Top European Funds of the Year Bet on Tech Supremacy in 2021
(Bloomberg) -- Some of this year’s best-performing European equity fund managers are betting their investments in technology stocks will reap further returns in 2021, even as optimism over coronavirus vaccines fuels a rally in value shares, threatening the funds’ performance.
Among funds with assets exceeding $1 billion that focus on western European equities, all 10 of the best performers had a tilt toward the digital, software and internet technology sectors, according to data compiled by Bloomberg. This is no surprise considering that the market recovery has been driven by growth stocks, but also makes these funds more vulnerable to a possible outperformance of cheaper value and cyclical companies in 2021 as the vaccines revive economies.
But so far, the outperforming investors are unperturbed. The Covid-19 pandemic triggered a major structural change that will accelerate the shift toward digital companies, while many other businesses will struggle to return to 2019 growth levels, says Henrik Nyblom. His Swedbank Robur Ny Teknik fund is up 73% in local-currency terms and 90% in dollars in 2020 for the best performance this year in dollar terms, the data show.
“I don’t see the need to change my process and chase short-term rotational factors,” said Nyblom, a Stockholm-based portfolio manager who typically invests over a three- to five-year horizon. “The long-term trends towards digital economies and way of life has only started. The underlying growth rate for tech companies still looks very strong over the coming years even if the year-over-year comparison in 2021 will be somewhat tougher than for some cyclical names.”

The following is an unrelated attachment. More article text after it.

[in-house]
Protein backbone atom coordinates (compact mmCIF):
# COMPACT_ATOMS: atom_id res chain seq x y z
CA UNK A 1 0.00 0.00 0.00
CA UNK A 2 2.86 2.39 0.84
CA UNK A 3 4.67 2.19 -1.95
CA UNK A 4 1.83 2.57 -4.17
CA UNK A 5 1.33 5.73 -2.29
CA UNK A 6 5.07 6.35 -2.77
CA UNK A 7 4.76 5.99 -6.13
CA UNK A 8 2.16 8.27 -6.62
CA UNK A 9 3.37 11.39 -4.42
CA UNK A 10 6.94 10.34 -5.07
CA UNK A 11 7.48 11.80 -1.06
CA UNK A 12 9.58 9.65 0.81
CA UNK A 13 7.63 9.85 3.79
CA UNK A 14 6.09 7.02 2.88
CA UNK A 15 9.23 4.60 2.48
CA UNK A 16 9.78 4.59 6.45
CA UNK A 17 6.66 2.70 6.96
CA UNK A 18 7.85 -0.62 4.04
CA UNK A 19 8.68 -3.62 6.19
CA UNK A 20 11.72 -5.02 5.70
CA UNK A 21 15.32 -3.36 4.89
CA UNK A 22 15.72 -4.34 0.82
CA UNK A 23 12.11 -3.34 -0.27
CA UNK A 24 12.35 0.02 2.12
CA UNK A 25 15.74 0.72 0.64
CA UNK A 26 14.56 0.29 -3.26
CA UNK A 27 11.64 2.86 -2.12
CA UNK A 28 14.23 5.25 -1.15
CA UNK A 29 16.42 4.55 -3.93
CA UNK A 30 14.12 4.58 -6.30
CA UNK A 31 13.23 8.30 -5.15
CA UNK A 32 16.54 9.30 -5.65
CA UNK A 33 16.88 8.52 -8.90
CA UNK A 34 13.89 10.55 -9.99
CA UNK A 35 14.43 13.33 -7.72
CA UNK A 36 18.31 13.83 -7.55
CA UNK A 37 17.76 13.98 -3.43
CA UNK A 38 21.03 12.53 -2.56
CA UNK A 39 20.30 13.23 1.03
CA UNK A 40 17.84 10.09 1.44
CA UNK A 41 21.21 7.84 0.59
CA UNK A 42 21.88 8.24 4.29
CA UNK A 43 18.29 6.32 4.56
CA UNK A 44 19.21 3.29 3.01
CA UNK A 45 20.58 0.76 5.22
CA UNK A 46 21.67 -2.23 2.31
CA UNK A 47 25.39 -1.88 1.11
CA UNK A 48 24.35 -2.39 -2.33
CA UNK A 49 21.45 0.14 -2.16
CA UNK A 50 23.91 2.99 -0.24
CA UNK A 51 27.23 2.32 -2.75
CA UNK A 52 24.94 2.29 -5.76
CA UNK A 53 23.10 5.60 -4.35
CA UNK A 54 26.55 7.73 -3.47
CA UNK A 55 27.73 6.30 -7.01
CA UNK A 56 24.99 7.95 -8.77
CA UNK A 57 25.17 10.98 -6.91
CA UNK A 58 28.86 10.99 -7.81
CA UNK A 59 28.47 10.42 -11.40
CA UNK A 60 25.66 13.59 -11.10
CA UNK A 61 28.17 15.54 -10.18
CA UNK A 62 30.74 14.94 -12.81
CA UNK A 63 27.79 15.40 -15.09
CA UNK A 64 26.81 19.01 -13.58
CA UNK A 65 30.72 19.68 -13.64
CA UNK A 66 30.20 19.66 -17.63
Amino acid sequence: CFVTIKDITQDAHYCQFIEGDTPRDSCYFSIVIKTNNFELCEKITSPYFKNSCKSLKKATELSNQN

The best-performing fund managers may have reason to be confident in their ways. While the MSCI Europe Value Index surged by nearly 20% in November on the optimism of vaccine progress, in December the gauge is up less than 1% amid concerns about Brexit negotiations and lack of fresh U.S. stimulus. And while value bulls have been betting on the outperformance of cheaper equities for years, the prediction has rarely panned out over the past decade.
The problem standing in the way of some of the biggest value sectors -- energy and banks -- is that they face fundamental headwinds, such as the price of oil and low interest rates, which can’t be easily cured by the economic recovery.
“Those betting on a revival in some of the value names are deluded,” said Stephen Paice of Baillie Gifford & Co., whose European Fund has beaten 98% of peers this year and is up 40% in pounds. “I don’t believe in a mean reversion to lower-quality companies that are facing a lot of disruptive trends, particularly in Europe when it comes to financials or banks or energy companies.”
Other investors, like Handelsbanken Fonder AB’s Oscar Karlsson, are hedging their bets by diversifying into cyclical stocks. Karlsson, whose fund is on track for its best performance since 2009 in dollar terms, owns truckmaker Volvo AB and mining company Boliden AB.
Funds focusing on Swedish equities dominated this year’s top performers in Europe, making up six of the top 10 in dollar terms, according to the Bloomberg data. A strong presence of digital businesses that have flourished during the pandemic has given the country’s stocks an edge this year, with cloud-based platform provider Sinch AB quadrupling in market value to lead the Stoxx Europe 600 Index.
Sinch’s stellar rally, along with other investments such as cosmetics retailer Lyko Group AB and heating technology firm Nibe Industrier AB, helped AMF Aktiefond Smabolag post one of the best performances among peers in 2020.
“This year the winning concept has been to dare keeping the shares that you really believe in for the next coming years even if they have outperformed the market,” said Angelica Hanson, the fund’s portfolio manager. “I think the trend is there to stay even for the coming year, even though it could be a bumpy road.”
©2020 Bloomberg L.P.